Graves of U.S. soldiers at the Cypress Hill Military Cemetery in Brooklyn, NY on May 25, 2020.
Pablo Monsalve—VIEWpress/Corbis/Getty Images—
May 25, 2020 5:52 PM EDT

With nearly 100,000 Americans killed in the coronavirus pandemic, Memorial Day ceremonies to honor fallen service members across the country have taken on added meaning. And with social distancing rules in effect, those organizing remembrance services have had to make special accommodations in order to honor those killed in the line of duty without putting attendees at risk.

“It’s a very emotional day for us. It’s a very community-centered day,” says Sarah Taggart, executive director of the NJ Vietnam Veterans’ Memorial Foundation, explaining the challenges of hosting Memorial Day services during the pandemic. This year, the organization, which runs a museum and a memorial site, held a virtual ceremony that featured video segments contributed by veterans and essays written by graduating high school seniors.

“We just tried to keep the same feeling we normally have,” says Taggart.

Across the country, Memorial Day gatherings of all sizes have also been forced to adapt to this year’s circumstances. The National D-Day Memorial in Bedford, Virginia hosted a virtual Memorial Day event. The American Veterans Center’s National Memorial Day Parade in Washington D.C. has been replaced with a television program. The U.S. Navy, Marine Corps and Coast Guard are in the midst of “Virtual Fleet Week New York 2020,” which is being presented via social media. Even at Arlington National Cemetery, only 10 attendees are now allowed at funerals, and ceremonies are being performed by a minimum contingent of troops.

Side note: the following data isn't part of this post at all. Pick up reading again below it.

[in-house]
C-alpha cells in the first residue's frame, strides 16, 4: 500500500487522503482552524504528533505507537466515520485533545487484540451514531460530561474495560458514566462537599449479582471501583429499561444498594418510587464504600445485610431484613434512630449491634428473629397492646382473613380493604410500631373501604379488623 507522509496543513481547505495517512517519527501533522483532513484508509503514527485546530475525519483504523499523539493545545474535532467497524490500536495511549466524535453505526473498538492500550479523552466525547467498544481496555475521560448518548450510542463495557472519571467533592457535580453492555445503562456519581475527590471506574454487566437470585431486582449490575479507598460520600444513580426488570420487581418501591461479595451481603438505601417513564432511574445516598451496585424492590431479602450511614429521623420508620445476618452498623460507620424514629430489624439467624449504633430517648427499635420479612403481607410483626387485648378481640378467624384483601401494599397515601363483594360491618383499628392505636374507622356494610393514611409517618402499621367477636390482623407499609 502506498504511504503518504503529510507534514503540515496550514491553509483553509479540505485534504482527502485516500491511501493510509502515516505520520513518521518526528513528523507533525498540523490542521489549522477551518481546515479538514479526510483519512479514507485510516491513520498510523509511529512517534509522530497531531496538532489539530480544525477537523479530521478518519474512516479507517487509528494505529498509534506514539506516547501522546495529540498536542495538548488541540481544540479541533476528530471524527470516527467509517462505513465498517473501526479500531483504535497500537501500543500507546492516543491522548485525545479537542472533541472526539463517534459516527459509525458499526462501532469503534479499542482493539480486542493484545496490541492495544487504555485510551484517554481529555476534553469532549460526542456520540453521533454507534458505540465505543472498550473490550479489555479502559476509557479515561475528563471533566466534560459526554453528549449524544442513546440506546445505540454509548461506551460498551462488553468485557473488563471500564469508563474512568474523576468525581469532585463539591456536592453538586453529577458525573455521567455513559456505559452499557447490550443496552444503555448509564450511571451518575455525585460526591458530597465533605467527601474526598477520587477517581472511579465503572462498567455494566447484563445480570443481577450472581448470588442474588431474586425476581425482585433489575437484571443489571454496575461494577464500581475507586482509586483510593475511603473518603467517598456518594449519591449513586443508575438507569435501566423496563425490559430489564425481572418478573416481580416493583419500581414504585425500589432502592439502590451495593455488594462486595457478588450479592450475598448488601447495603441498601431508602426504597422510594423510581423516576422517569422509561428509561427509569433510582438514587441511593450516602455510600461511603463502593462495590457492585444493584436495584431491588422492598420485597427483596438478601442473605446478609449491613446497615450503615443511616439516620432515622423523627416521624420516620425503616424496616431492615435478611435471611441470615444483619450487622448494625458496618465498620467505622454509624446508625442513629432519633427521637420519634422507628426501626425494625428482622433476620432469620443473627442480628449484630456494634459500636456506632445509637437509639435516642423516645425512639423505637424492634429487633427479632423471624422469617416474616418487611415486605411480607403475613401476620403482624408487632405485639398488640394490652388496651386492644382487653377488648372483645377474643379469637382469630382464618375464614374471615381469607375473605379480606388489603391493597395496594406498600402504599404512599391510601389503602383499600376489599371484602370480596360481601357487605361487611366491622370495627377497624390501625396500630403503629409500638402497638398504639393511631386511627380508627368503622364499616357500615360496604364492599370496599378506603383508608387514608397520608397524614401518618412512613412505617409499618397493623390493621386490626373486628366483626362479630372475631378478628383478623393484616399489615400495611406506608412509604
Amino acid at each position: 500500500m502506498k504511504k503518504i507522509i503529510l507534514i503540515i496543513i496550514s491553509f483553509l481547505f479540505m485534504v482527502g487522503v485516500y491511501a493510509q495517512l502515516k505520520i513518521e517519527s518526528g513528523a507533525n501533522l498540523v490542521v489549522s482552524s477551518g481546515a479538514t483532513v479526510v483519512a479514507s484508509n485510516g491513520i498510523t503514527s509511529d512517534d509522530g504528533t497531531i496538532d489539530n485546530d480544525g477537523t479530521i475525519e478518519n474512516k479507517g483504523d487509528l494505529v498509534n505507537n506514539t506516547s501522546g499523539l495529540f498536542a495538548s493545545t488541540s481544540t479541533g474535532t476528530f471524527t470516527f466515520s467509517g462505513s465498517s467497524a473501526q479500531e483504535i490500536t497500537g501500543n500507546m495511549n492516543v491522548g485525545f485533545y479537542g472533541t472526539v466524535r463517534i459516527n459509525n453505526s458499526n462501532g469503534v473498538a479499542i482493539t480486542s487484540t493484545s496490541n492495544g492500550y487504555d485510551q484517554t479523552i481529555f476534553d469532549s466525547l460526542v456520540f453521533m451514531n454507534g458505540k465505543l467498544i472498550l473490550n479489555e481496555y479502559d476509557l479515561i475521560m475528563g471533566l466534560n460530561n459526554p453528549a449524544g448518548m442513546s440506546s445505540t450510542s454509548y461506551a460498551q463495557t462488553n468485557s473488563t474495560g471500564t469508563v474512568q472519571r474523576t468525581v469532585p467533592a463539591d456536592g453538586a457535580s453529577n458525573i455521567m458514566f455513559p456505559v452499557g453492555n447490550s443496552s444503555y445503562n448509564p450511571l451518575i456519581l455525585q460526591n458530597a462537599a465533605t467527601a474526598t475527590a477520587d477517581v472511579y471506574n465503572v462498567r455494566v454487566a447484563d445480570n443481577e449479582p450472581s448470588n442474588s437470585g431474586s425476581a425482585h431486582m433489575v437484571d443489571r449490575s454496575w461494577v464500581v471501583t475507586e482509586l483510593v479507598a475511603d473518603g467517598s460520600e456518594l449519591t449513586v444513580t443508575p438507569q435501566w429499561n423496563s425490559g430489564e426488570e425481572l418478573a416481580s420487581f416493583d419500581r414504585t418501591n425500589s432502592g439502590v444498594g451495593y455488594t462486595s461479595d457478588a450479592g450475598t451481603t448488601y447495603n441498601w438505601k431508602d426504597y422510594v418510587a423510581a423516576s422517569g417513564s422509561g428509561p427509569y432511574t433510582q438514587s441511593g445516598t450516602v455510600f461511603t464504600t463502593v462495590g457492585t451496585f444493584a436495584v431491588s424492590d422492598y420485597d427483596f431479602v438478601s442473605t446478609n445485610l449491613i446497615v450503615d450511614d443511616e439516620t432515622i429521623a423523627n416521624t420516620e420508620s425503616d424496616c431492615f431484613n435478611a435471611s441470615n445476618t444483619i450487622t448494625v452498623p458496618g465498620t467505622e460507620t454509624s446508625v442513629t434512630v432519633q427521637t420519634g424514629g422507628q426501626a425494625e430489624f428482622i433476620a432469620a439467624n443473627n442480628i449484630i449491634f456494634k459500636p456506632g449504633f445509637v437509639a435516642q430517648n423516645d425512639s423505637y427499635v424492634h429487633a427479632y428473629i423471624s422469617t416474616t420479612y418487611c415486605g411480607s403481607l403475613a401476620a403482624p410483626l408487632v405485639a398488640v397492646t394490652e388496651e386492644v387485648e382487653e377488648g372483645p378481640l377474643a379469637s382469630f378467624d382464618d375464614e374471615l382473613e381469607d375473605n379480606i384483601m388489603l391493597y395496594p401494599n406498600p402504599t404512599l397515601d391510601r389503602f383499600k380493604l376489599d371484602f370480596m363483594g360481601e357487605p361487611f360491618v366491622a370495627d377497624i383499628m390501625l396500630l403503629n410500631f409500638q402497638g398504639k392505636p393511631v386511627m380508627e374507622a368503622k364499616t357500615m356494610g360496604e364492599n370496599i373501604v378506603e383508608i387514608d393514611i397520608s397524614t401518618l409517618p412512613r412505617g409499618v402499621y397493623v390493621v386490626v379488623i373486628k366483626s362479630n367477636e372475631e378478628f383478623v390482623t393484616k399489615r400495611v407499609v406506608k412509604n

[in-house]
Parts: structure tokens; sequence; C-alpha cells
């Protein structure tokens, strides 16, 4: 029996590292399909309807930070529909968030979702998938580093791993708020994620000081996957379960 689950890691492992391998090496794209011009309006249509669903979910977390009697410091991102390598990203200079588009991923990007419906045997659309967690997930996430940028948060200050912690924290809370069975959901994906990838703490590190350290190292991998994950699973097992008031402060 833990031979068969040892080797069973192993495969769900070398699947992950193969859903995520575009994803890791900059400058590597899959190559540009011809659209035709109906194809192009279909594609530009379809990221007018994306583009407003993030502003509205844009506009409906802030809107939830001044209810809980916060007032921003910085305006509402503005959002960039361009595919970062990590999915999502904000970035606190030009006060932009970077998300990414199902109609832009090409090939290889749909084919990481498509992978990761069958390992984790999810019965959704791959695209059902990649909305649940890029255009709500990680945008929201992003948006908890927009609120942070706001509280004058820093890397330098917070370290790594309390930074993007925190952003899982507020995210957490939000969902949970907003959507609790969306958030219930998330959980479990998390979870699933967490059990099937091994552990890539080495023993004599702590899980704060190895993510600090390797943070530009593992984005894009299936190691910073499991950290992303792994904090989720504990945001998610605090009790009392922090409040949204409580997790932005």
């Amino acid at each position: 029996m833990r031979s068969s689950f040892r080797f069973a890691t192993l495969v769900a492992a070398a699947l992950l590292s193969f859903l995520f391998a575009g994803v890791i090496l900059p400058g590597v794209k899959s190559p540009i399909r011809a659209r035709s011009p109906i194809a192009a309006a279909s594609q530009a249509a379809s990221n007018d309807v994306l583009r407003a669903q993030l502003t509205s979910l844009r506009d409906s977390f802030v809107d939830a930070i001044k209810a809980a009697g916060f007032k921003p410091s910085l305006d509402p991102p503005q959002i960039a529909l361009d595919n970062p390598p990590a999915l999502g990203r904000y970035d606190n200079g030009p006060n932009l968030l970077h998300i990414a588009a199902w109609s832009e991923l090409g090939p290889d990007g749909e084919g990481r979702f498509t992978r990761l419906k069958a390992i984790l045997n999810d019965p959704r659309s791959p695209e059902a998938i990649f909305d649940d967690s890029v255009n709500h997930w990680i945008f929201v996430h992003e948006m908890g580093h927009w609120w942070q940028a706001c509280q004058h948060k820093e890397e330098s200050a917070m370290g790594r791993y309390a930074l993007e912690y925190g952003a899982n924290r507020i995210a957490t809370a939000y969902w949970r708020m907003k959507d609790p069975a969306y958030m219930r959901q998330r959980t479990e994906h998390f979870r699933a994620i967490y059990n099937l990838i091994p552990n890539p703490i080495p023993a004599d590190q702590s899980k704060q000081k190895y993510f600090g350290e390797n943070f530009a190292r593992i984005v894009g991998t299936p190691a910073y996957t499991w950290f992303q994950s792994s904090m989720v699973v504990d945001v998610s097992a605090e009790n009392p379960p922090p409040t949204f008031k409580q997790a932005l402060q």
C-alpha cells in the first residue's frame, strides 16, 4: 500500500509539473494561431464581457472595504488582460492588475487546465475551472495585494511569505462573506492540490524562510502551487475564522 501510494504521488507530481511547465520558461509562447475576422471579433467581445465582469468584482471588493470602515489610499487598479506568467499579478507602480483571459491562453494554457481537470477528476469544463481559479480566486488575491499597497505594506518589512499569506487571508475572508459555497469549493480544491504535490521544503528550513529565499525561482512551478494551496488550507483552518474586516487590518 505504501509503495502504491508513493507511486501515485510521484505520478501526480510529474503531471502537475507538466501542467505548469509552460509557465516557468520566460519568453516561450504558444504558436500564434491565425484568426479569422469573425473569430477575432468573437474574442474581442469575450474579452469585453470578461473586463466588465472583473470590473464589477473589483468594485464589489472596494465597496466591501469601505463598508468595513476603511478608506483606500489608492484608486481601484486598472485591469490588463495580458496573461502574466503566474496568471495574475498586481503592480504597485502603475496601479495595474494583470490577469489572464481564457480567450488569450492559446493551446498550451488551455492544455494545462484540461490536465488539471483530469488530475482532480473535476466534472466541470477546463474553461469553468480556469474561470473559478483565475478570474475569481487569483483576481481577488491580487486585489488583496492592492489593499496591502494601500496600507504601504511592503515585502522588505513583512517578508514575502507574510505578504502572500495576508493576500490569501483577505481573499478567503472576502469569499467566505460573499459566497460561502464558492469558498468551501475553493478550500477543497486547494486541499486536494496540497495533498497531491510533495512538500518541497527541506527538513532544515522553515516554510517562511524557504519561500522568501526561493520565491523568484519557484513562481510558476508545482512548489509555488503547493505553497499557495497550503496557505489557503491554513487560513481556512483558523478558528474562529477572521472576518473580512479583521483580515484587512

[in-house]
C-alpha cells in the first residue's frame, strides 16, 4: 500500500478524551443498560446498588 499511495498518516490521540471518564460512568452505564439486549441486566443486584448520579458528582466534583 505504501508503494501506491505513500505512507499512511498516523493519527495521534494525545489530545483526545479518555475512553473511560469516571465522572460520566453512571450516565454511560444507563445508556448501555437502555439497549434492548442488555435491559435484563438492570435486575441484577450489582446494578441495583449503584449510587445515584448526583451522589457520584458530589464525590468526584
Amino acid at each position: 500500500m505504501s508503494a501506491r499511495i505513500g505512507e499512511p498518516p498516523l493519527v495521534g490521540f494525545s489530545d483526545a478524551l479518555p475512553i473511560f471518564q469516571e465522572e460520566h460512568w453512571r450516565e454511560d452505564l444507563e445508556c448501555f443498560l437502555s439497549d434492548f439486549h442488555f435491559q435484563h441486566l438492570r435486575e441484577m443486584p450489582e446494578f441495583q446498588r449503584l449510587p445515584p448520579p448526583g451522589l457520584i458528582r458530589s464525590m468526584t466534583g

Smaller ceremonies are also attempting to balance public health concerns with bringing people together. In Berkeley Heights, N.J. the annual Memorial Day parade was replaced with a “Drive-By Salute” from the the local police department and police benevolent association, who drove past the homes of area veterans. The city of Broadview Heights, O.H. held a “drive-thru Memorial Day Parade,” in which participants were asked to stay in their vehicles.

But despite efforts to honor Memorial Day with coronavirus accommodations, some veterans and family members felt the loss of being unable to congregate in person to pay tribute to lost friends and relatives.

“It wasn’t as meaningful as being in the presence of each other because there’s a bond and you lean on each other and you seek solace from each other,” says John Nugent, 78, a Vietnam veteran and N.J. Vietnam Veterans’ Memorial Foundation trustee. “The loneliness of being by ourselves, that’s hard.”

Nugent says the current circumstances may in some way help the public understand what veterans and their families have gone through. “Hopefully they are able to take a little more meaning from listening to veterans because we can relate to what they’re going through, because they’ve never had to go through something like this, the fear of an enemy who can take your life,” he says. “For civilians, this could have been a more meaningful Memorial Day than in the past.”

Taggart says hosting services during a pandemic may offer some lessons for future years. “I will say that one of the silver linings of having to go online is that it’s reached a larger audience than it normally would,” says Taggart. “Today especially, more people are realizing what Memorial Day is about.”

Nugent was planning on attending an informal virtual gathering of Vietnam veterans he knows, and calling other friends that he served with. But he says it’s still hard to replace in-person gatherings. “You never really appreciate things until they’re gone,” he says. “I think we may have a greater appreciation for the simplicity of getting together, the simplicity of being with loved ones, because we have been unable to do so.”

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Write to Alejandro de la Garza at

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